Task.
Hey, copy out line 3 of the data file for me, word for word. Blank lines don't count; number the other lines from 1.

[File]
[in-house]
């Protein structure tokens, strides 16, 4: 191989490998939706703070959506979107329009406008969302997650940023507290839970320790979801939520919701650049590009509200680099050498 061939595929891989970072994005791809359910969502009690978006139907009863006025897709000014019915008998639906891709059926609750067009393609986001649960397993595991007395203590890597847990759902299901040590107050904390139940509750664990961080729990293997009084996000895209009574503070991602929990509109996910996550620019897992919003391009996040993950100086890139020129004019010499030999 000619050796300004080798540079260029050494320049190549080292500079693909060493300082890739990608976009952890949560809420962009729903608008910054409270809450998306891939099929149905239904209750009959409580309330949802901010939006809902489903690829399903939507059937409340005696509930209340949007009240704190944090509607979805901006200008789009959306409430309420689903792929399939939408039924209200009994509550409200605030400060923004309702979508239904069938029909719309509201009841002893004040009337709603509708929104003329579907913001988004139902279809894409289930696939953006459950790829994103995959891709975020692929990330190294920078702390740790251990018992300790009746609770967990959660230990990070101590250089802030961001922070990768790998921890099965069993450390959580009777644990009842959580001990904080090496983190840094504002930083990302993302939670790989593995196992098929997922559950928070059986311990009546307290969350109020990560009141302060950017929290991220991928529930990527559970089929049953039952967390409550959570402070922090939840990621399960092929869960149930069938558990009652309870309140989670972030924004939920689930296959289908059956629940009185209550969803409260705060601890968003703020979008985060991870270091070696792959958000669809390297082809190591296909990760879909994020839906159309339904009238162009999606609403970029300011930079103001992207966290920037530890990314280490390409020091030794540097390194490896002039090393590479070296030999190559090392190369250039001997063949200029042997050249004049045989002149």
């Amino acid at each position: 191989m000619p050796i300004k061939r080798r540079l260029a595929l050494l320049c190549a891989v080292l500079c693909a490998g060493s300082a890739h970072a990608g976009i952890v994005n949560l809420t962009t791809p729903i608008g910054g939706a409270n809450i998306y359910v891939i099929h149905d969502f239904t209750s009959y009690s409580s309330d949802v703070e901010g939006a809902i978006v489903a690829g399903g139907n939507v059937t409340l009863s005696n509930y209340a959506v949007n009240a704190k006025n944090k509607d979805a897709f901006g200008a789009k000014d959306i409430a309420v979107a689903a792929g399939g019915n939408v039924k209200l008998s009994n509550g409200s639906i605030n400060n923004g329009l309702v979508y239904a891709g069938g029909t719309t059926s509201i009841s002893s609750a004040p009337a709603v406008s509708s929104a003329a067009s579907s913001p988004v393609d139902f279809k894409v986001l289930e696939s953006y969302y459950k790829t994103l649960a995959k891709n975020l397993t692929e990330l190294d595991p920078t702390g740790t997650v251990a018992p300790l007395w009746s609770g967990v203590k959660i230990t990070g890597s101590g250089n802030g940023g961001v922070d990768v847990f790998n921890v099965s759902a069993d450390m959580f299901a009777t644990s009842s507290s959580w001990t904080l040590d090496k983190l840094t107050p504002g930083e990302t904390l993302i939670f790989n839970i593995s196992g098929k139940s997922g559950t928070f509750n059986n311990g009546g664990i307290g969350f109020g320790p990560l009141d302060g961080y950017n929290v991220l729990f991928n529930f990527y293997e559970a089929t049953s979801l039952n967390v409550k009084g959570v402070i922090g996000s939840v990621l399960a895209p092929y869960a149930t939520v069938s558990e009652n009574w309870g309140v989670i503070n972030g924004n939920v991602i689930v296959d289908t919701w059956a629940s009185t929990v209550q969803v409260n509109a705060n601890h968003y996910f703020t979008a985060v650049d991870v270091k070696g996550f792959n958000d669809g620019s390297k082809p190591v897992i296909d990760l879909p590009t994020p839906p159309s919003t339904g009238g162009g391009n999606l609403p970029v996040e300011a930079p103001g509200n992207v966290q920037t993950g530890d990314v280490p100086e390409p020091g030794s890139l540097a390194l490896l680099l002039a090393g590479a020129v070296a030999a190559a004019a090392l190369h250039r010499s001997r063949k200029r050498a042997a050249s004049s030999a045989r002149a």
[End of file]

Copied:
């Amino acid at each position: 191989m000619p050796i300004k061939r080798r540079l260029a595929l050494l320049c190549a891989v080292l500079c693909a490998g060493s300082a890739h970072a990608g976009i952890v994005n949560l809420t962009t791809p729903i608008g910054g939706a409270n809450i998306y359910v891939i099929h149905d969502f239904t209750s009959y009690s409580s309330d949802v703070e901010g939006a809902i978006v489903a690829g399903g139907n939507v059937t409340l009863s005696n509930y209340a959506v949007n009240a704190k006025n944090k509607d979805a897709f901006g200008a789009k000014d959306i409430a309420v979107a689903a792929g399939g019915n939408v039924k209200l008998s009994n509550g409200s639906i605030n400060n923004g329009l309702v979508y239904a891709g069938g029909t719309t059926s509201i009841s002893s609750a004040p009337a709603v406008s509708s929104a003329a067009s579907s913001p988004v393609d139902f279809k894409v986001l289930e696939s953006y969302y459950k790829t994103l649960a995959k891709n975020l397993t692929e990330l190294d595991p920078t702390g740790t997650v251990a018992p300790l007395w009746s609770g967990v203590k959660i230990t990070g890597s101590g250089n802030g940023g961001v922070d990768v847990f790998n921890v099965s759902a069993d450390m959580f299901a009777t644990s009842s507290s959580w001990t904080l040590d090496k983190l840094t107050p504002g930083e990302t904390l993302i939670f790989n839970i593995s196992g098929k139940s997922g559950t928070f509750n059986n311990g009546g664990i307290g969350f109020g320790p990560l009141d302060g961080y950017n929290v991220l729990f991928n529930f990527y293997e559970a089929t049953s979801l039952n967390v409550k009084g959570v402070i922090g996000s939840v990621l399960a895209p092929y869960a149930t939520v069938s558990e009652n009574w309870g309140v989670i503070n972030g924004n939920v991602i689930v296959d289908t919701w059956a629940s009185t929990v209550q969803v409260n509109a705060n601890h968003y996910f703020t979008a985060v650049d991870v270091k070696g996550f792959n958000d669809g620019s390297k082809p190591v897992i296909d990760l879909p590009t994020p839906p159309s919003t339904g009238g162009g391009n999606l609403p970029v996040e300011a930079p103001g509200n992207v966290q920037t993950g530890d990314v280490p100086e390409p020091g030794s890139l540097a390194l490896l680099l002039a090393g590479a020129v070296a030999a190559a004019a090392l190369h250039r010499s001997r063949k200029r050498a042997a050249s004049s030999a045989r002149a």